• Format
    • I originally posted all tips on Twitter as static images with simple edits using Paint.Net.
    • Then I moved to creating short GIFs with software called LICEcap for added animation.
    • Next I started recording short-form videos (1-3 mins) with narrated audio using OBS Studio and edited in Video Editor (Win 10/11 native app). Videos are posted to TikTok (and sharing out on Twitter and LinkedIn).
    • Currently, I am creating <1 min videos and doing post-processing in ClipChamp (edit clips, add visual effects, and add 1st layer of titles or callout text) and also Descript (convert audio to text and add captions).
  • Timing
    • Tips are recorded and published on Thursdays.
    • My goal from the beginning has been to keep the entire process per tip produced under 10 mins. With the addition of adding captions (increased accessibility among other reasons) it now takes closer to 20 mins, but I think that is an acceptable reason to budget more time.
  • Benefits
    • On a weekly or monthly basis, a co-worker will see something I do or ask about something that I have a tip for. Having a quick and sharable tweet / video makes it easy to show them (and for them to share with others).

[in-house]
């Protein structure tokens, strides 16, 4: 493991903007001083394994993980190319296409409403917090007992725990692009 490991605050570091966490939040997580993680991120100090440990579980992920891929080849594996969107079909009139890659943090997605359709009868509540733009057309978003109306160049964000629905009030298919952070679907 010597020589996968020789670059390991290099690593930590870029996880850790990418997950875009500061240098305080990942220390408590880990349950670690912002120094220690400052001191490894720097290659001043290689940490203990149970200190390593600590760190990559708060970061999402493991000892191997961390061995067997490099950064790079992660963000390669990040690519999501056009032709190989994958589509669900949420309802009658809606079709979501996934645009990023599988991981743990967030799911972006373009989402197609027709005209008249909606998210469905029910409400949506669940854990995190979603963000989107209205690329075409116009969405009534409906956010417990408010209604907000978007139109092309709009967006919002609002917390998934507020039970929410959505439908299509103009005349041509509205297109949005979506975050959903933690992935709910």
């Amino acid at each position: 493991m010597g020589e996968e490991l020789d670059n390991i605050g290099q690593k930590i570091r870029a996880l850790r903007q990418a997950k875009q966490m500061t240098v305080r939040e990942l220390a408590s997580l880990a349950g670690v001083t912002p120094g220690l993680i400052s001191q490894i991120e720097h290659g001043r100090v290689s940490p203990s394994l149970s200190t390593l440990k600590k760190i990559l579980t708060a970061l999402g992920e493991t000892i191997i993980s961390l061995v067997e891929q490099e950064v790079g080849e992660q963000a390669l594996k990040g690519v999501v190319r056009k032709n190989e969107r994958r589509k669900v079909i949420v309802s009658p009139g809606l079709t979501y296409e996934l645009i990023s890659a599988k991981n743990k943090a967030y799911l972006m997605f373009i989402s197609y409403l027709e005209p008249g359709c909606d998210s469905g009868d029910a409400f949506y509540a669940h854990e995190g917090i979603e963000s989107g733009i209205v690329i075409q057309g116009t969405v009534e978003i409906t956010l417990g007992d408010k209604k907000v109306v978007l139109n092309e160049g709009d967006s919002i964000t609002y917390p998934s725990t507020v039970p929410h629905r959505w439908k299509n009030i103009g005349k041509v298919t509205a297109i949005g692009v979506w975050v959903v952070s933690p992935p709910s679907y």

• Adding captions to videos (efficiently) was something I always wanted to learn how to do. Picking up skills like this has been personally gratifying and now I can re-use that on numerous opportunities in the future.
  • Challenges
    • Now that I have 9 months of weekly tips, it is getting more difficult to find a specific tip and send them a link to the tweet / video. I’m considering a simple page on my blog with an index / search box for the tips.
    • Embedding videos into Twitter and LinkedIn can be problematic, especially when the video comes from an external service like TikTok. I’m still trying to figure out the right approach here.
  • Tools

Take a look at all #PSAforTheDay tips and tricks:

PSAforTheDay posts on Twitter

BrianTJackett videos on TikTok

Tips on Email Signatures

In this post I’ll share tips and questions to ask yourself when creating an email signature. The instructions will be specific to Outlook, but the concepts apply to any email program.

Background

This week a peer of mine asked me:

“Do you have any tips or advice for creating an email signature? I interact with external customers quite a bit and would like to appear more professional over email.”